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Here's what you need to know about Basel III and IV's effect on the Australian lending market—specifically the commercial mortgage lending market.

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When the global financial crisis hit, the world changed forever. Those needing commercial mortgage lending have experienced more difficulties in securing funding as global banking standards set by the Basel Committee on Banking Supervision (BCBS) adopt risk-averse methods for financing. In this article, we’ll discuss the Basel III and Basel IV framework and their effect on the Australian lending market—specifically the commercial mortgage lending market.

What is Basel III?

In 2010, G20 leaders endorsed Basel III at their November Seoul summit as their response to the global financial crisis. BCBS created this international regulatory framework as a global standard which must be regulated by local authorities. At the time, Mr Nout Wellink, Chairman of the BCBS and President of the Netherlands Bank, described the Basel III framework as "a landmark achievement that will help protect financial stability and promote sustainable economic growth. The higher levels of capital, combined with a global liquidity framework, will significantly reduce the probability and severity of banking crises in the future."

The Basel III framework was created to “improve the resilience of the global banking system, promote confidence in prudential ratios, and encourage a predictable and transparent regulatory environment for internationally active banks.”

In this new framework, banks are required to increase the quality of capital to mitigate risk, raising the originally required 4% to 6% for Tier One capital. Risk capture is enhanced as lenders look at 12 months of market stress, and include credit valuation adjustment in the framework. Basel III constrained bank leverage, reducing the amount of debt a bank can take on in order to reduce the risk of a deleveraging spiral. In addition, recommendations were made to increase banks’ liquidity, requiring 30 days of liquid assets to fund operations in times of stress. Finally, the Basel III framework increases procyclicality, encouraging banks to build capital during good economic times to create a buffer when the economy takes a downward turn.

What is Basel IV?

According to BCBS, Basel IV doesn’t technically exist. What the industry commonly refers to as Basel IV  is acknowledged as the completion of the Basel III framework. Introduced in December 2017, these finalised reforms focus heavily on risk-weighted assets (RWA) as an answer to the 2010 framework’s focus on regulatory capital.

From cash to securities, to loans written for businesses, individuals, banks, and governments-- a bank’s assets all come with varying levels of risk. There are two ways to calculate risk: the standardised approach (SA) and the internal ratings-based (IRB) approach. In a standardised approach to risk, ratings from external credit rating agencies are used to calculate capital required, without regard to internal bank factors. Using the IRB approach, internal models can be used in some situations to assess risk and therefore, determine RWA. Basel IV has placed some parameters on banks using the IRB approach, creating a more risk-averse model for banks. Based on the revisions to calculating risk, Basel IV also creates a more risk-sensitive output floor. With these new revisions, the output floor will be set at 50% in 2022 and increased yearly to reach 72.5% by 2027, meaning that banks using the IRB approach must hold 72.5% of the capital no matter the risk associated with the loan.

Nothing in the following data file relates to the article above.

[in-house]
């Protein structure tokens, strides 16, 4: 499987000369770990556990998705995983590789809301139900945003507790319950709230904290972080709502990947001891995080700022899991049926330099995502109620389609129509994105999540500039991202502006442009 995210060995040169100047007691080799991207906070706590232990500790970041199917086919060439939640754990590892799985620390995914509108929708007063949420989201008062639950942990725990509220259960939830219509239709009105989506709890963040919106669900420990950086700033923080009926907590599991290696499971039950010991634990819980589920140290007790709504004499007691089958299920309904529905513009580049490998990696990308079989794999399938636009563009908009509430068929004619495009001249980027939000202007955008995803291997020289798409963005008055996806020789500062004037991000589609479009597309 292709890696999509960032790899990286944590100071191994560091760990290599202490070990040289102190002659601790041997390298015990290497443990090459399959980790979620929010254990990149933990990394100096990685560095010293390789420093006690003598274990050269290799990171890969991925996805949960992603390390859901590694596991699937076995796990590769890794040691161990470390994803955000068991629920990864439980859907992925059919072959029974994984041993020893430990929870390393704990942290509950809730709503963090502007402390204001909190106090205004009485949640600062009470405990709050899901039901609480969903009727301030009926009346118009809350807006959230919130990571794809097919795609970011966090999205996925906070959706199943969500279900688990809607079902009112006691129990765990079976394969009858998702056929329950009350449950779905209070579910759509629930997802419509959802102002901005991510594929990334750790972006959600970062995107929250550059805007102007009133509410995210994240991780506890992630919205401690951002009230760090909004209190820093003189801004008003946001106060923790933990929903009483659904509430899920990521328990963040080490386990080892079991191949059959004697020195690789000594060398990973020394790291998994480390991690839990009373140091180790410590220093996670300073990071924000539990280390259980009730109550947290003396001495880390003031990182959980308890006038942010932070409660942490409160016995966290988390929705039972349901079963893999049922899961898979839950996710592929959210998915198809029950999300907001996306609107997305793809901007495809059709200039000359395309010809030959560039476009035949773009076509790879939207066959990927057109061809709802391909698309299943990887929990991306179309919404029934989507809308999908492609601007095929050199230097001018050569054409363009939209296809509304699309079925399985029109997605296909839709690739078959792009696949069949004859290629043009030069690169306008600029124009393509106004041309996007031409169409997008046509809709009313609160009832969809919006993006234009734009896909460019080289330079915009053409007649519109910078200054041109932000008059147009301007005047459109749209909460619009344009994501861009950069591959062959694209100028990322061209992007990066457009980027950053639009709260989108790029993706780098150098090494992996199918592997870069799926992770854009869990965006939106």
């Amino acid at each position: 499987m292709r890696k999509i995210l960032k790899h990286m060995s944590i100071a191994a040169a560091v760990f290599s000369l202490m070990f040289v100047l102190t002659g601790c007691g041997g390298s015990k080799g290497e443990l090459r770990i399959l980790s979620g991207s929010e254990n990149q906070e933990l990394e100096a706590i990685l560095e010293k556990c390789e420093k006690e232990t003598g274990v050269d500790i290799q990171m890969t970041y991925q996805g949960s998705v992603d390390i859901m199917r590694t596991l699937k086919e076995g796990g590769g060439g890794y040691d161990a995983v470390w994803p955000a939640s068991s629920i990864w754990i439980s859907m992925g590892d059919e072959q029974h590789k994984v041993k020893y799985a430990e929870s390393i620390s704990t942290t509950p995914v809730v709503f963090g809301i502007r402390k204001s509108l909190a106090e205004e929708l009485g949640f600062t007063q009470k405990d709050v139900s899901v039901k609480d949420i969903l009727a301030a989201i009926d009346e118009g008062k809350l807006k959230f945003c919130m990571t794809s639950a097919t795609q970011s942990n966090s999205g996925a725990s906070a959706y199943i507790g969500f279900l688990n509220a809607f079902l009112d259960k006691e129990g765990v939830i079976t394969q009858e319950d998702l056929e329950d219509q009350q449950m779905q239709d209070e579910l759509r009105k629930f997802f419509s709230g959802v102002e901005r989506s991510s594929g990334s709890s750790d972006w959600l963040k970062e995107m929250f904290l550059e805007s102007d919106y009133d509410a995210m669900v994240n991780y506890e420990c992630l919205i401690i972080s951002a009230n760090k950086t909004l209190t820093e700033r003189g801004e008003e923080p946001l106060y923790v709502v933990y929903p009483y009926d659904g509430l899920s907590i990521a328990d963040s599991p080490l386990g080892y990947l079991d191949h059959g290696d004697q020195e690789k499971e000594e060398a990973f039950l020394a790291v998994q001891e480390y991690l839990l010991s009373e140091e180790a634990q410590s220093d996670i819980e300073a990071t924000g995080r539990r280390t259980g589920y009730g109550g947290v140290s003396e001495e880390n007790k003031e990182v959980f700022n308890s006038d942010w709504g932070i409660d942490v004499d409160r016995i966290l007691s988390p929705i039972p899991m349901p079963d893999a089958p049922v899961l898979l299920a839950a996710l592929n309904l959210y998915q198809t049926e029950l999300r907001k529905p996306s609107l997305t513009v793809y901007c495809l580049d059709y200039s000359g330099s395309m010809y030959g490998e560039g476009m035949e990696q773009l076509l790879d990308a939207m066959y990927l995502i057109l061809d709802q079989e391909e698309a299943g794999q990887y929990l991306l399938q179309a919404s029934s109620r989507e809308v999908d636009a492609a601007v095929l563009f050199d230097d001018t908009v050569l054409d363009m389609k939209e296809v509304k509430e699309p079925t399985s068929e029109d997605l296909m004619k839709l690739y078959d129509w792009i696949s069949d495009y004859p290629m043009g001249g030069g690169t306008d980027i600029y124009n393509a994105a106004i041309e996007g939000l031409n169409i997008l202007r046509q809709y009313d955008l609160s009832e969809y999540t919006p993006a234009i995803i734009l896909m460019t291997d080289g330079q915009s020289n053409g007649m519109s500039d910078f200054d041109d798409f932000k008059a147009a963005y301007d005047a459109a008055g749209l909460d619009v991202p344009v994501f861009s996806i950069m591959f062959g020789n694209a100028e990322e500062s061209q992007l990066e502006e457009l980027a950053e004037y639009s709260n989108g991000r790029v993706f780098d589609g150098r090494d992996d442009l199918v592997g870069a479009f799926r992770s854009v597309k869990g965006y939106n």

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How Has This Already Affected Australian Lending Market?

The Australian Prudential Regulation Authority (APRA) made an announcement coinciding with the BCBS announcement of Basel IV with similarly aligned regulations for Australian banking institutions. BCBS has announced that all changes take effect 1 January 2022, with the capital floor set to increase yearly over a period of five years. APRA expects authorised deposit-taking institutions (ADIs) to implement large exposures framework by 1January 2020.

On par with the Basel IV update, APRA recommends a 3% minimum leverage ratio (that’s capital measure divided by exposure measure) for standardised ADIs. However, APRA intends to impose a 4% minimum leverage ratio for IRB ADIs. Estimates place the current IRB ADI leverage ratio over 5%.

Will This Affect Commercial Mortgage Lending in Australia?

APRA has made it clear that a minimum leverage ratio requirement will be imposed on all ADIs. These new requirements are in place to protect financial safety and financial system stability at the loss of efficiency. The leverage ratio is in effect without consideration for variances in risk, with lower risk exposures feeling the most constraining impact. In the coming years, it may be even more challenging to secure commercial mortgage lending through ADIs.

As you can see, Basel IV’s focus on increasing the stability of the financial system means more restrictions on businesses and individuals attempting to secure commercial mortgage loans from traditional banks. However, you have options. Fintech (financial technology), non-banks, and P2P (peer-to-peer) lending offer innovative credit scoring and approval, outside the limiting regulations placed on traditional banks. Acumen Finance is a fintech inspired loan facilitation platform able to offer options outside the traditional banking system to assist with your business commercial finance and funding needs. Get in touch with the experienced team at Acumen Finance to discuss your project today.